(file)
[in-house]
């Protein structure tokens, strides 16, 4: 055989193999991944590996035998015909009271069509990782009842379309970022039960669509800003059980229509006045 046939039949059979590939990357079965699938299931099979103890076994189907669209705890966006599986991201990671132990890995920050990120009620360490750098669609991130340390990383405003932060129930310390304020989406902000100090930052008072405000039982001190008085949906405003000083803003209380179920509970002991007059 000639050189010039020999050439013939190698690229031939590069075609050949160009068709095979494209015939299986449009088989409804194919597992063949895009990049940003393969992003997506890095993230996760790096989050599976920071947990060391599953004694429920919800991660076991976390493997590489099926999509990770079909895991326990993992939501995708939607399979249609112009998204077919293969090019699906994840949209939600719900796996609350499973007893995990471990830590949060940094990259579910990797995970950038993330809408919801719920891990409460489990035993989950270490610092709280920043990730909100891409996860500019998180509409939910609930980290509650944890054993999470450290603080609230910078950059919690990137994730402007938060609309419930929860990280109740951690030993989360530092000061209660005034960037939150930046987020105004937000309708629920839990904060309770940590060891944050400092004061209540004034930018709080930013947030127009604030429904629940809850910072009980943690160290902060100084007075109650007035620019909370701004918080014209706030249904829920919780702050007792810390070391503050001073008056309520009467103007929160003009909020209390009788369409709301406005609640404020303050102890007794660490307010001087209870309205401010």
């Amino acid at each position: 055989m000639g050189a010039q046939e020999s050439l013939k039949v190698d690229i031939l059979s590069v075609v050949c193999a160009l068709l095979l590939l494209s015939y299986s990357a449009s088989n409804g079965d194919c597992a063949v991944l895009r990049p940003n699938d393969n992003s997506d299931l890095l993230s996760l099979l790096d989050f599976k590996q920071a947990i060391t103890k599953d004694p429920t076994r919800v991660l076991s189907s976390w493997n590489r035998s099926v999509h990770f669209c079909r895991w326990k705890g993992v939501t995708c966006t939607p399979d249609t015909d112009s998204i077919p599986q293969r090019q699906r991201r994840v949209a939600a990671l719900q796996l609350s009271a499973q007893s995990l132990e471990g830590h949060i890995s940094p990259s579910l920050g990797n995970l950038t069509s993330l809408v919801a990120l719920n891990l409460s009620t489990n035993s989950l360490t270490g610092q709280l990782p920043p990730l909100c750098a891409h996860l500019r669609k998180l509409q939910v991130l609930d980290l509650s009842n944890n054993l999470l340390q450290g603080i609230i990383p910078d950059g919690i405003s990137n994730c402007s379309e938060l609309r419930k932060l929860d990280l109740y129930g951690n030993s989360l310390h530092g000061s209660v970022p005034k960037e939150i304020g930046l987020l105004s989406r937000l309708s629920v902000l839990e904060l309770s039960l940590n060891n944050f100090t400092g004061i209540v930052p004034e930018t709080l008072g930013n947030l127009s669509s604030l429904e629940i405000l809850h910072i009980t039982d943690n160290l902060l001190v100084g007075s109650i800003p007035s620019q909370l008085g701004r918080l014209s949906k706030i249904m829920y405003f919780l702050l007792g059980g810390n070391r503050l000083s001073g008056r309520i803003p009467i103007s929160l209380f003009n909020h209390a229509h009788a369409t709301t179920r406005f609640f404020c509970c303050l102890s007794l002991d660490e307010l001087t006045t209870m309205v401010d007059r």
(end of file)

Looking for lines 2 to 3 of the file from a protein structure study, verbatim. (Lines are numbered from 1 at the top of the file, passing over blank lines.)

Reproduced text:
């Protein structure tokens, strides 16, 4: 055989193999991944590996035998015909009271069509990782009842379309970022039960669509800003059980229509006045 046939039949059979590939990357079965699938299931099979103890076994189907669209705890966006599986991201990671132990890995920050990120009620360490750098669609991130340390990383405003932060129930310390304020989406902000100090930052008072405000039982001190008085949906405003000083803003209380179920509970002991007059 000639050189010039020999050439013939190698690229031939590069075609050949160009068709095979494209015939299986449009088989409804194919597992063949895009990049940003393969992003997506890095993230996760790096989050599976920071947990060391599953004694429920919800991660076991976390493997590489099926999509990770079909895991326990993992939501995708939607399979249609112009998204077919293969090019699906994840949209939600719900796996609350499973007893995990471990830590949060940094990259579910990797995970950038993330809408919801719920891990409460489990035993989950270490610092709280920043990730909100891409996860500019998180509409939910609930980290509650944890054993999470450290603080609230910078950059919690990137994730402007938060609309419930929860990280109740951690030993989360530092000061209660005034960037939150930046987020105004937000309708629920839990904060309770940590060891944050400092004061209540004034930018709080930013947030127009604030429904629940809850910072009980943690160290902060100084007075109650007035620019909370701004918080014209706030249904829920919780702050007792810390070391503050001073008056309520009467103007929160003009909020209390009788369409709301406005609640404020303050102890007794660490307010001087209870309205401010």
């Amino acid at each position: 055989m000639g050189a010039q046939e020999s050439l013939k039949v190698d690229i031939l059979s590069v075609v050949c193999a160009l068709l095979l590939l494209s015939y299986s990357a449009s088989n409804g079965d194919c597992a063949v991944l895009r990049p940003n699938d393969n992003s997506d299931l890095l993230s996760l099979l790096d989050f599976k590996q920071a947990i060391t103890k599953d004694p429920t076994r919800v991660l076991s189907s976390w493997n590489r035998s099926v999509h990770f669209c079909r895991w326990k705890g993992v939501t995708c966006t939607p399979d249609t015909d112009s998204i077919p599986q293969r090019q699906r991201r994840v949209a939600a990671l719900q796996l609350s009271a499973q007893s995990l132990e471990g830590h949060i890995s940094p990259s579910l920050g990797n995970l950038t069509s993330l809408v919801a990120l719920n891990l409460s009620t489990n035993s989950l360490t270490g610092q709280l990782p920043p990730l909100c750098a891409h996860l500019r669609k998180l509409q939910v991130l609930d980290l509650s009842n944890n054993l999470l340390q450290g603080i609230i990383p910078d950059g919690i405003s990137n994730c402007s379309e938060l609309r419930k932060l929860d990280l109740y129930g951690n030993s989360l310390h530092g000061s209660v970022p005034k960037e939150i304020g930046l987020l105004s989406r937000l309708s629920v902000l839990e904060l309770s039960l940590n060891n944050f100090t400092g004061i209540v930052p004034e930018t709080l008072g930013n947030l127009s669509s604030l429904e629940i405000l809850h910072i009980t039982d943690n160290l902060l001190v100084g007075s109650i800003p007035s620019q909370l008085g701004r918080l014209s949906k706030i249904m829920y405003f919780l702050l007792g059980g810390n070391r503050l000083s001073g008056r309520i803003p009467i103007s929160l209380f003009n909020h209390a229509h009788a369409t709301t179920r406005f609640f404020c509970c303050l102890s007794l002991d660490e307010l001087t006045t209870m309205v401010d007059r």